The Americana band evokes a strong sense of place, one partly real and partly imagined.
What happens to folk music when it plugs in? Americana. What happens to Americana when it puts its headphones on and wanders around a quiet city at night? Last Good Tooth.
"You're not forced to be in the crazy all the time," says frontman Penn Sultan, of the band's old stomping grounds in Providence, Rhode Island. He speaks fondly, almost wistfully, of the music scene there, where three of the four band members met while in college. Kevin Sullivan (bass) and Penn went to Rhode Island School of Design together, and later met Alex Spoto (fiddle) who was attending Brown. Sultan's grade school friend Arthur Kapp joined up as the drummer, and the band jumped into the conversation. Their second album, Not Without Work and Rest, due out on May 28 from Team Love Records, feels like eavesdropping on a night out in Providence. And who wouldn't want to be a voyeur to a bunch of smart kids with stringed instruments? Last Good Tooth plays Siberia Thursday night.
Not Without Work and Rest has a thoughtful sparseness to it. Many of its songs bashfully emerge from clips of conversation into richly layered, anthemic compositions, full of hope and fiddle. Its sense of place is strong, transforming the room you're in into a rustic one in the woods. Your foot starts tapping on the wooden planks of a cabin floor, other feet start stomping along, and before you know it the tiny room is filled with bodies swinging each other around, elbows hooked and heads thrown back. Skinnydipping might be imminent.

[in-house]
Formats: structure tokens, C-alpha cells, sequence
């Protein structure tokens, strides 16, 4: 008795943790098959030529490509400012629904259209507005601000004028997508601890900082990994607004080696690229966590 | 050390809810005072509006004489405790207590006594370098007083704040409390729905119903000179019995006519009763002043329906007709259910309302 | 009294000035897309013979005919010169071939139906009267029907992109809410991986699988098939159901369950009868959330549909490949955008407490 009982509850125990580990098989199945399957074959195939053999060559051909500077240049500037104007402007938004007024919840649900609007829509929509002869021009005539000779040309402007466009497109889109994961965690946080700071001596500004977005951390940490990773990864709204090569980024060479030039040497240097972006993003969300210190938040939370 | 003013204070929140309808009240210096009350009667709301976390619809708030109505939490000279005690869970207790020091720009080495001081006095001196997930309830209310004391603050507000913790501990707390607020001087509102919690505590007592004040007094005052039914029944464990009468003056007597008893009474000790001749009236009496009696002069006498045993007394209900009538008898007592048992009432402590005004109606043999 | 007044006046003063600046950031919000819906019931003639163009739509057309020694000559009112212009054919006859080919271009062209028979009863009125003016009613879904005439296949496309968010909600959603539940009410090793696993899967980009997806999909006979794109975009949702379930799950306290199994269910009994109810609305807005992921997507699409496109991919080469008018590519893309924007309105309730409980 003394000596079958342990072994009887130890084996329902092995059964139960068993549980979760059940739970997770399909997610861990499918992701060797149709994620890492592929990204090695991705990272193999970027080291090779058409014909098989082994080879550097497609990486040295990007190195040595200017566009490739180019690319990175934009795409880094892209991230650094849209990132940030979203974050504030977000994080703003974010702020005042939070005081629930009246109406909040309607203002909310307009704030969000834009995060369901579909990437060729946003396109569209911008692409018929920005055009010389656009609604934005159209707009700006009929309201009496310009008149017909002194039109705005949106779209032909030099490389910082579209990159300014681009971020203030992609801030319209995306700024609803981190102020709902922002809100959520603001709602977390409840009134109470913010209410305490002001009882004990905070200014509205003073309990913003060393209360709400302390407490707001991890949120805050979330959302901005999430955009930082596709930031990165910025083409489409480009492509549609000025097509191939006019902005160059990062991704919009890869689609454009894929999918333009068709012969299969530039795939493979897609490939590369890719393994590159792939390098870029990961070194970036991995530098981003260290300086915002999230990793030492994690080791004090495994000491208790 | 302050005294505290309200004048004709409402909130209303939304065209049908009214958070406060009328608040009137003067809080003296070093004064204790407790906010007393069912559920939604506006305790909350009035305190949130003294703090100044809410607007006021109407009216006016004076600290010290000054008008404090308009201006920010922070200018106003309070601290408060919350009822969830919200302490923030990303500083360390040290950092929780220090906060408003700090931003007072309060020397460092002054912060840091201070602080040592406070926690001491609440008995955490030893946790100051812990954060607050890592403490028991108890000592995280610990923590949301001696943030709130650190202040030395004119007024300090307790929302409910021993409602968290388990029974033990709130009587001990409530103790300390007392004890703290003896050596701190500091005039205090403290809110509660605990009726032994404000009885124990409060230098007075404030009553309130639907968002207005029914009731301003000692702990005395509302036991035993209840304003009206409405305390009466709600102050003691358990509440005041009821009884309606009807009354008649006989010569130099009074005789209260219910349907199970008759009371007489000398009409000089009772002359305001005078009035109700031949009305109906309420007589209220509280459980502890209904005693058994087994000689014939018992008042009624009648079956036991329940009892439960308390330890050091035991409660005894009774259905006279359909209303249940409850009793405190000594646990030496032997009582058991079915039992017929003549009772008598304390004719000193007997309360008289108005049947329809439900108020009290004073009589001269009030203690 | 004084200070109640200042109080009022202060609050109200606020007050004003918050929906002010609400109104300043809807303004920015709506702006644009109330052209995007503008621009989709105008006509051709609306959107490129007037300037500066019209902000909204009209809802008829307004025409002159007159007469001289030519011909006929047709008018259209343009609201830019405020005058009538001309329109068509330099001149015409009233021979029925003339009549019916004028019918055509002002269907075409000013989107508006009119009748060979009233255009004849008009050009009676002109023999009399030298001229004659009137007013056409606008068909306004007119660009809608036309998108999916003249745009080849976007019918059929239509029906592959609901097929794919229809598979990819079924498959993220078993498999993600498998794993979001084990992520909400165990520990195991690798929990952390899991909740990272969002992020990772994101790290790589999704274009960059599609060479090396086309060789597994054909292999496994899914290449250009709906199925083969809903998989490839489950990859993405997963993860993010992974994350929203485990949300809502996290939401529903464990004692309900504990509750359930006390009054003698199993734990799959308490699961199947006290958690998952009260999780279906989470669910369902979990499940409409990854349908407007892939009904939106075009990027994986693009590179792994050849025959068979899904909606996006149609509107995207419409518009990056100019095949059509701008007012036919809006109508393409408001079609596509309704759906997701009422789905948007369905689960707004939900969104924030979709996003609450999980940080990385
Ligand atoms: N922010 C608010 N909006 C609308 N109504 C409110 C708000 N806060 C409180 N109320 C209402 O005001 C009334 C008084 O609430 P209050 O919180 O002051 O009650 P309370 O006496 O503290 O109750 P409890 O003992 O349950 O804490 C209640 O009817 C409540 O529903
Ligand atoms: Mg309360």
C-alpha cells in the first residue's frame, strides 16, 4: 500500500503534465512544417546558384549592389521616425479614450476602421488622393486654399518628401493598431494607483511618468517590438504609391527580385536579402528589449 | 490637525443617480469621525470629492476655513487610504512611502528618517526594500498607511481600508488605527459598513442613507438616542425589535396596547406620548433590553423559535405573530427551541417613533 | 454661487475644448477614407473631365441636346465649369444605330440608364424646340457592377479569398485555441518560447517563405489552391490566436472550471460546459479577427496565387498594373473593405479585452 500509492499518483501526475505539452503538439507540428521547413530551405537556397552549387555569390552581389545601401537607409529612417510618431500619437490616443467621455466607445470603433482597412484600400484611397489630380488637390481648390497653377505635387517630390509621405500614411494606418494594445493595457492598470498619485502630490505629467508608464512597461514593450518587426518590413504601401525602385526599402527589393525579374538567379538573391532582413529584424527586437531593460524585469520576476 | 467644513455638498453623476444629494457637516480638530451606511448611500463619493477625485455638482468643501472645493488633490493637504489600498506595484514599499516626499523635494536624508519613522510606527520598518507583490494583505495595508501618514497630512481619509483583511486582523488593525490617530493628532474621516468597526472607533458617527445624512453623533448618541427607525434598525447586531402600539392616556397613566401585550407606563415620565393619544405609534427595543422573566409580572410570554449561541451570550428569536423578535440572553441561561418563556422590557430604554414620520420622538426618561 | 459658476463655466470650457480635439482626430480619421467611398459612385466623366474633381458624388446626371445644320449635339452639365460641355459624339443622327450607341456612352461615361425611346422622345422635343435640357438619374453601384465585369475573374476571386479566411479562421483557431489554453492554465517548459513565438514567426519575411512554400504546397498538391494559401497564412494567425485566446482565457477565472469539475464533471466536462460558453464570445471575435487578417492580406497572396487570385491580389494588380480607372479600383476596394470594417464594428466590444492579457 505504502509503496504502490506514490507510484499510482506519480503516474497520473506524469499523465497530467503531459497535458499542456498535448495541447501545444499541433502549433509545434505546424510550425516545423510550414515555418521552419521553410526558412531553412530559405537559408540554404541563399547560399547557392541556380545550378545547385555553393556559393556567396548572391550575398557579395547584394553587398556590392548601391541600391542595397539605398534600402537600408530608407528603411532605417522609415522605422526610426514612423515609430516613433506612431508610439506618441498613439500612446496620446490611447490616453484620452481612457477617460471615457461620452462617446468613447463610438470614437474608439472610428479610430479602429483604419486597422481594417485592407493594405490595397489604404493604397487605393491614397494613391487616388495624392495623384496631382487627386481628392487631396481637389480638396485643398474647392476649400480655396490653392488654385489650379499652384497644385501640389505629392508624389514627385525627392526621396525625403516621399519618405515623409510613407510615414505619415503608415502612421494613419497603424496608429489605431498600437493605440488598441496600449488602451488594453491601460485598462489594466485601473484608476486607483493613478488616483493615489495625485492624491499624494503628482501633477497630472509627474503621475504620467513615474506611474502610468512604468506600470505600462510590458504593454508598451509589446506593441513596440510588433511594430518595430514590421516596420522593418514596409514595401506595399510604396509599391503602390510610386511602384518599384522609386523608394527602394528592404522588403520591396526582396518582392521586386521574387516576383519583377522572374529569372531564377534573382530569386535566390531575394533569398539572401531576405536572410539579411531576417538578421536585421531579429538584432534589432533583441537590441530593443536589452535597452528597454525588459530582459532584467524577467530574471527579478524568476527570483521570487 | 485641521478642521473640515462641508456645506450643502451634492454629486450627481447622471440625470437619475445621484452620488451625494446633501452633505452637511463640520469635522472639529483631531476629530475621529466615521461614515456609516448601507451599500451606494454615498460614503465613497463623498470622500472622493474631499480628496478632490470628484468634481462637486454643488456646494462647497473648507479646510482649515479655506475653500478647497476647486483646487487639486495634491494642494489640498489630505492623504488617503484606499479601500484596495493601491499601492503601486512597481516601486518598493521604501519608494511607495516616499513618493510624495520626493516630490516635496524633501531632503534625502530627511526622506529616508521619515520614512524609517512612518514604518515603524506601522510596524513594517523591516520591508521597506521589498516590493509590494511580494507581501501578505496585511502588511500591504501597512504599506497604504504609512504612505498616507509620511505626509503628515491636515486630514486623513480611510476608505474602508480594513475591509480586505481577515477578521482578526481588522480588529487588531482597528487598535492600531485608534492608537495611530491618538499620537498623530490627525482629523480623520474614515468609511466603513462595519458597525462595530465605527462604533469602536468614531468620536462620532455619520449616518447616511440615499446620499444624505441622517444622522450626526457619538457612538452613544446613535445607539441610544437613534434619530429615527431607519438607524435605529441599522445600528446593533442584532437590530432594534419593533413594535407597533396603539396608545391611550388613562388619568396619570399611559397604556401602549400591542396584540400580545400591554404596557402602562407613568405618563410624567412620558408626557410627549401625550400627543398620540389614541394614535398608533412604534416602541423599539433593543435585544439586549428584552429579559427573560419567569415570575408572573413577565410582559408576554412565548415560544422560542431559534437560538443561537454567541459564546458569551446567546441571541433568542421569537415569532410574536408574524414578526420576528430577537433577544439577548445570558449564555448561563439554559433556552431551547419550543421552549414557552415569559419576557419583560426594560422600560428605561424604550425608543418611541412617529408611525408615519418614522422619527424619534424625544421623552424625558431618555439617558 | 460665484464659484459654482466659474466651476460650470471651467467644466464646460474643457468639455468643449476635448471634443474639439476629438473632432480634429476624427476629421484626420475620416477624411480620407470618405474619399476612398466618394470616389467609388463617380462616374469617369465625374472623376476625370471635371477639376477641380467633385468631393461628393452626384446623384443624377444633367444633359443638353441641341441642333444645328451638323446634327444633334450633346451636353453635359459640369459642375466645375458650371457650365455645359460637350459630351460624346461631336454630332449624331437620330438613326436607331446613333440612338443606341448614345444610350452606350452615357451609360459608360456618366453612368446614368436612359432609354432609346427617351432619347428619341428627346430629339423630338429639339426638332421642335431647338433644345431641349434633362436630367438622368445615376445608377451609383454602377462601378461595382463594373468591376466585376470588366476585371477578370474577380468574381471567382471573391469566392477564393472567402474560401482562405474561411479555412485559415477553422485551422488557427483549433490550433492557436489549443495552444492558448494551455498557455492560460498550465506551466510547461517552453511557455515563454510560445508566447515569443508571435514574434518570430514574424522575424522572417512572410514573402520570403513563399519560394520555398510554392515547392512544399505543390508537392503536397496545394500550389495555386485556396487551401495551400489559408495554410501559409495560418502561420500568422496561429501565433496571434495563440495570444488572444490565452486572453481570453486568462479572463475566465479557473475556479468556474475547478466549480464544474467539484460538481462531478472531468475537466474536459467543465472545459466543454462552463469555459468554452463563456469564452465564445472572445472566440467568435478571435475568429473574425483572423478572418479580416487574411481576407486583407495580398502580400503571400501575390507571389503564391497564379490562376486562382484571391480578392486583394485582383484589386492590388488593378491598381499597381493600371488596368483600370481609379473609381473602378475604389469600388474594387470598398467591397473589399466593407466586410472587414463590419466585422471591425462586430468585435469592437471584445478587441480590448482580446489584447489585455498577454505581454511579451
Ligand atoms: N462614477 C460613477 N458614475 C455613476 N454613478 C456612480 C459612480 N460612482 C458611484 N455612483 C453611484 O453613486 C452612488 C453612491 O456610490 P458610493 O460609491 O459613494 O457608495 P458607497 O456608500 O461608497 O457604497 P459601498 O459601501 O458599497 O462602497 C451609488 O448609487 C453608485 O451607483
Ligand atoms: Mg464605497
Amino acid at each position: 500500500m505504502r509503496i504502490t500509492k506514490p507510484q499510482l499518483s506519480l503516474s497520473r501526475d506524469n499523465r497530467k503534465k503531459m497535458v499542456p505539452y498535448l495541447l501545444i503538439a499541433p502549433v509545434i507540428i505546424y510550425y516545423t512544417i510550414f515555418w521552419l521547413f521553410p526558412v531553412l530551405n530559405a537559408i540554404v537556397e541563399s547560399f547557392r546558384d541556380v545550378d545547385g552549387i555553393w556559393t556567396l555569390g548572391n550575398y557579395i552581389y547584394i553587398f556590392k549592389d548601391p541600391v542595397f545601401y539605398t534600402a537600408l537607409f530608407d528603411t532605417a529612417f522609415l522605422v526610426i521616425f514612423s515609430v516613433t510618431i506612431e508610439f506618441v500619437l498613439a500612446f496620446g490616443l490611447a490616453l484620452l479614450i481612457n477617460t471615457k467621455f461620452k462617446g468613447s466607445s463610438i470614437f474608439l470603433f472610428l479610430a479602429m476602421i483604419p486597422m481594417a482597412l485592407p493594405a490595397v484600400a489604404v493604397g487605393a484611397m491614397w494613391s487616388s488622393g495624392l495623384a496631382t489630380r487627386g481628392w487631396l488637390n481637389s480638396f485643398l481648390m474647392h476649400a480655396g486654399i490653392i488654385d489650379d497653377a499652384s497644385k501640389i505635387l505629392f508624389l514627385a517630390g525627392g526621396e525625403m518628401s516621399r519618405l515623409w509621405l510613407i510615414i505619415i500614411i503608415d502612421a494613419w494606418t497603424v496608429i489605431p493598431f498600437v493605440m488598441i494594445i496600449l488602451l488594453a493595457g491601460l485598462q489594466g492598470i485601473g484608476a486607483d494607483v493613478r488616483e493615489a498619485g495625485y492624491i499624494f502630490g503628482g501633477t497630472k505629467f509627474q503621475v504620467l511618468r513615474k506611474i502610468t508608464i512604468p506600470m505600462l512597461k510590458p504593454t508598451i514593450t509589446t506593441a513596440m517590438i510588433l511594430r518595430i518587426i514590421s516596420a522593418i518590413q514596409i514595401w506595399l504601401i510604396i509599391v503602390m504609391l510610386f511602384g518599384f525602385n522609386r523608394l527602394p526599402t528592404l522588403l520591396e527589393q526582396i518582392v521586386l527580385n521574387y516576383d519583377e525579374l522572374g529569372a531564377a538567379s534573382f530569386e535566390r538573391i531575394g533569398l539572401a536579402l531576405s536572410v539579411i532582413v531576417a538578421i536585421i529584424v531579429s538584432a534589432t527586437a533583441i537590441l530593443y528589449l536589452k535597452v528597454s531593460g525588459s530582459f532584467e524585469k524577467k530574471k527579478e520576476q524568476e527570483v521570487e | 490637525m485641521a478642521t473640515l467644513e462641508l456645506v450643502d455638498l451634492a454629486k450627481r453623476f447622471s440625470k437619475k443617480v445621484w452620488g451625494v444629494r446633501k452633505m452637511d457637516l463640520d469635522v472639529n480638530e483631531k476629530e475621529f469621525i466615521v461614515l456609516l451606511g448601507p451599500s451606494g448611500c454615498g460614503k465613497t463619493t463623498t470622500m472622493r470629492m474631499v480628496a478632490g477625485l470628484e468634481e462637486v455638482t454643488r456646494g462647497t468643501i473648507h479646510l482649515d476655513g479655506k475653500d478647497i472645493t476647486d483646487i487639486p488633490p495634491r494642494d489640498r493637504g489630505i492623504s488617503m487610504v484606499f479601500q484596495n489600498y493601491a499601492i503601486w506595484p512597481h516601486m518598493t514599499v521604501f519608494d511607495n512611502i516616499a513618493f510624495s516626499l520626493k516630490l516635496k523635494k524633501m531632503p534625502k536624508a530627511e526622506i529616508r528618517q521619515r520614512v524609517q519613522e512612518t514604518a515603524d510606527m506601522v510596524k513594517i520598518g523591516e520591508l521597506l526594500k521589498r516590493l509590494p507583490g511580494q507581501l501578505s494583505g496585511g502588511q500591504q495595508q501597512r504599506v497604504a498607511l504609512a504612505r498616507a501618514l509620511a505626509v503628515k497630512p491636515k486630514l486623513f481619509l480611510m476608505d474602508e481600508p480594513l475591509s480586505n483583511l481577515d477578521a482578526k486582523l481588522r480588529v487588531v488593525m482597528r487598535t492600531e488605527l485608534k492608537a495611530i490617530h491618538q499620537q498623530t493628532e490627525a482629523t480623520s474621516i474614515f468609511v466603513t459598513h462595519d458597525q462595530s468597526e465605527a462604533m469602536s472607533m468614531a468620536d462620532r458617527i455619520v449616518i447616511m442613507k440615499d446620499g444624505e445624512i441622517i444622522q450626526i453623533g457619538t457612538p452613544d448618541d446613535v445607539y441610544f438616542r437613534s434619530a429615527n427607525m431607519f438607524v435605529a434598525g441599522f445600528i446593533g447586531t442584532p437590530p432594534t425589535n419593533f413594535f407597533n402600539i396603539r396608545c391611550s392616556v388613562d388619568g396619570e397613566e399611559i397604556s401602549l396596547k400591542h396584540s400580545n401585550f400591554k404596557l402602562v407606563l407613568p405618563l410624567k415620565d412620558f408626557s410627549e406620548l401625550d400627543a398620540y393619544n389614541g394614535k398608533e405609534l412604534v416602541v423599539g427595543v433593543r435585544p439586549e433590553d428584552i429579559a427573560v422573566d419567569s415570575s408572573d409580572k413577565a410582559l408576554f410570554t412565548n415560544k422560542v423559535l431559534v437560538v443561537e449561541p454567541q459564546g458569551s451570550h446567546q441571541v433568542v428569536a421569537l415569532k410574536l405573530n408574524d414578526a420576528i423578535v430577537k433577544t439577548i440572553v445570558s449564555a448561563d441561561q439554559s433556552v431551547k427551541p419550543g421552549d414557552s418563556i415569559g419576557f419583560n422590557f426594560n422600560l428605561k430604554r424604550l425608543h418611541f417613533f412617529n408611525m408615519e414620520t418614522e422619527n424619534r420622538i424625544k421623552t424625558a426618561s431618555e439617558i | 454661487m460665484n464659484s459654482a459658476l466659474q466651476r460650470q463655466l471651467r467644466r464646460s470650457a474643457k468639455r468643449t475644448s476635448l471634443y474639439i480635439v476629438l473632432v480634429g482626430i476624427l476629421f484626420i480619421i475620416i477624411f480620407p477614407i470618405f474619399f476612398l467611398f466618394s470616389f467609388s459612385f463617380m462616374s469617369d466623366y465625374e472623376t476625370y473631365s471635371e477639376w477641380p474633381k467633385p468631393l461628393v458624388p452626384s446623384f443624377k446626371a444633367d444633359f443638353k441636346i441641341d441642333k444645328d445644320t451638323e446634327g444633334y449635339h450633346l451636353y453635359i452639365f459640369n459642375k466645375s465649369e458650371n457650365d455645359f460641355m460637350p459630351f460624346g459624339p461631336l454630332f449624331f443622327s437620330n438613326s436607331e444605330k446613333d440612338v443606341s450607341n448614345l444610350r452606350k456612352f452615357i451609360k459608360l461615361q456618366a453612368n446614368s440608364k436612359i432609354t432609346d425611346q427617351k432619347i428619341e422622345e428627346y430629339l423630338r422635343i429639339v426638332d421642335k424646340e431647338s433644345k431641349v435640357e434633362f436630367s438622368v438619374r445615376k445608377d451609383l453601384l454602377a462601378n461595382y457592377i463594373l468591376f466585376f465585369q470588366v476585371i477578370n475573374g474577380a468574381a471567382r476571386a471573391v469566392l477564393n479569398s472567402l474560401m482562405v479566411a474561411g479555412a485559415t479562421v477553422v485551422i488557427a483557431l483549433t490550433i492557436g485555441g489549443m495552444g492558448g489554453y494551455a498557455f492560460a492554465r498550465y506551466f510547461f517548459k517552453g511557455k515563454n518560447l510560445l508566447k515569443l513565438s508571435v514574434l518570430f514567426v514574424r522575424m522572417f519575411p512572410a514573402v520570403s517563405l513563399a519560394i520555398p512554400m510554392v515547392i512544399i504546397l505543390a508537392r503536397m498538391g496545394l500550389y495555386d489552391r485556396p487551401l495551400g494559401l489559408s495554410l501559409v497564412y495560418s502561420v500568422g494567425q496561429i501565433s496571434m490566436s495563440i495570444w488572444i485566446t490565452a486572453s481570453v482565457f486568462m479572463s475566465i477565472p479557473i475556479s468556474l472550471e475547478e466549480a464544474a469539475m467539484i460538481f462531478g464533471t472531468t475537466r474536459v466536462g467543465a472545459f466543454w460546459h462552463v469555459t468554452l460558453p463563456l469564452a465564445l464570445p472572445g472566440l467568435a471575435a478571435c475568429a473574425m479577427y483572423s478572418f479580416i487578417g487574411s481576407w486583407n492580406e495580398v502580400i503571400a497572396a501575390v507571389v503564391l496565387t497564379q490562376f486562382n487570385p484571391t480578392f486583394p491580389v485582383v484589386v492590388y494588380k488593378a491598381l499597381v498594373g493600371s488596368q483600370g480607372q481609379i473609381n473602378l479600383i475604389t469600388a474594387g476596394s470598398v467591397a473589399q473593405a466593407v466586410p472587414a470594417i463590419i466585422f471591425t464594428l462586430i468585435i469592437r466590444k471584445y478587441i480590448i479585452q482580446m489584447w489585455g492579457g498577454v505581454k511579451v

It's music that comes out of community, and Sultan describes playing music in Providence during college as a "bunch of friends who look out for each other, but push each other too." He names some of his friends' bands as having been as influential to him as more iconic folks such as Doc Watson and Joanna Newsom. Though his voice has that deep Appalachian quiver and there's plenty of fiddle, this isn't southern music. It comes from some intangible, make-believe place, occupying a memory and a wish at the same time. It comes from a curious nostalgia, reaching past songs about "boots or whiskey" to find something young and exuberant and universal.
The band members have all left Providence now, moved to smaller towns and bigger cities, and keep writing music together. The meandering questions and self-reflection that drive Sultan's lyrics, as well as the inspiring force of fellow musicians, continue to be defining factors for the band, no matter where they live. As they get back on the road to tour the album and bring out new songs, Sultan looks forward to what new places will bring to his songwriting. "Motel 6's are extremely inspiring places," he says. "You're definitely stuck in a corner with yourself. This is the Motel 6 tour."